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History of Tissot

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Tissot was part of the City of St. Boniface when it became part of the City of Winnipeg which came into legal existence on January 1, 1972.

The neighbourhood of Tissot has a unique history that includes the construction, in 1917, of the Belgian Sacred Heart Roman Catholic Church on the north side of Plinguet Street. Because the great majority of Belgians were Roman Catholic and French-speaking, they settled in St. Boniface. It was natural, then, that they chose to attend St. Boniface Cathedral and Archbishop Béliveau designated a chapel in the Cathedral for their use. Sunday morning mass and catechism instruction on Sunday afternoon were heard in Flemish for many years. [1] As early as 1914, however, discussions were held at Le Club Belge on Provencher Boulevard regarding the establishment of a separate Belgian church. Events moved quickly an in 1916, Father Kwakman was appointed pastor and within the year the parish had been incorporated and Manitoba's first Belgian church had been built, named Sacred Heart. [2] In 1928, the Capuchins were invited to take over the parish. This group was a branch of the Franciscan Order who had worked in Acadia in the 17th century and later in Ontario. [3] The first Capuchin parish priest, Father Chrysostom, arrived in St. Boniface on October 30, 1928. This organization continued, but after World War II, numbers dwindled, the church was closed and demolished ca.1994. The cemetery still exists. There was also a footbridge across the Seine River for many years at the foot of Plinguet Street.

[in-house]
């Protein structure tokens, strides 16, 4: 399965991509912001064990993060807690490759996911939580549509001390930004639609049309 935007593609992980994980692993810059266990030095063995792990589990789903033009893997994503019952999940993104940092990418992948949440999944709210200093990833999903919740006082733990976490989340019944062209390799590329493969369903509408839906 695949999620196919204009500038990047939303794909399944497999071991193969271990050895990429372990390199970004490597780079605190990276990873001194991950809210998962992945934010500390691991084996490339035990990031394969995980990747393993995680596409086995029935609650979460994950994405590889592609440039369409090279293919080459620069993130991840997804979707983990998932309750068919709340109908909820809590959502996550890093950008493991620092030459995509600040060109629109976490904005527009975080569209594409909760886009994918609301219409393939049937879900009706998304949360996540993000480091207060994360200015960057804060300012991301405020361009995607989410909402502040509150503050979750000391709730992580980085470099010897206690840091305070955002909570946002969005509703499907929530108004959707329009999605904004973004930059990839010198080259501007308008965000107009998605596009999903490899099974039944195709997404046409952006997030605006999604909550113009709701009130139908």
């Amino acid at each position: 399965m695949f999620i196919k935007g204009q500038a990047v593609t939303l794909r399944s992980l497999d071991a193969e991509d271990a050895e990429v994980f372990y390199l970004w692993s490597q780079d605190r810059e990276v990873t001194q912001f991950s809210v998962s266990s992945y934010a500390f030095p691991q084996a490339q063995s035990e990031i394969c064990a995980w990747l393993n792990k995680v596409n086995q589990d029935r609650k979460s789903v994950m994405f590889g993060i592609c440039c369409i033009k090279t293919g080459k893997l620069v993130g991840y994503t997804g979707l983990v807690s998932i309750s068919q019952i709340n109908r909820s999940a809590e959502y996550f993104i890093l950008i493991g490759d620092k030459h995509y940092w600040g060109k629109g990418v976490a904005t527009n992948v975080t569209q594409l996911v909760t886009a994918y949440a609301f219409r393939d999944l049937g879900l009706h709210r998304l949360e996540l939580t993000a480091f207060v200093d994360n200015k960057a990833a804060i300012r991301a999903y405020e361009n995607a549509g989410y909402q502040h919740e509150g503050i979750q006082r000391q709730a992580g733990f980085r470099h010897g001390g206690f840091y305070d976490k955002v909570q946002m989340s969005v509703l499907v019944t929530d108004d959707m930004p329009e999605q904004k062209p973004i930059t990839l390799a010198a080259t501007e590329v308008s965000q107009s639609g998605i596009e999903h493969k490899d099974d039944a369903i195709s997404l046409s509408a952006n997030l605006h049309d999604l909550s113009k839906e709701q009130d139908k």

[1] K. Wilson and J.B. Wyndels, The Belgians in Manitoba (Winnipeg, MB: Peguis Publishers, 1976), p. 49.

[2] Ibid., p. 50. 

[3] Ibid., p. 52.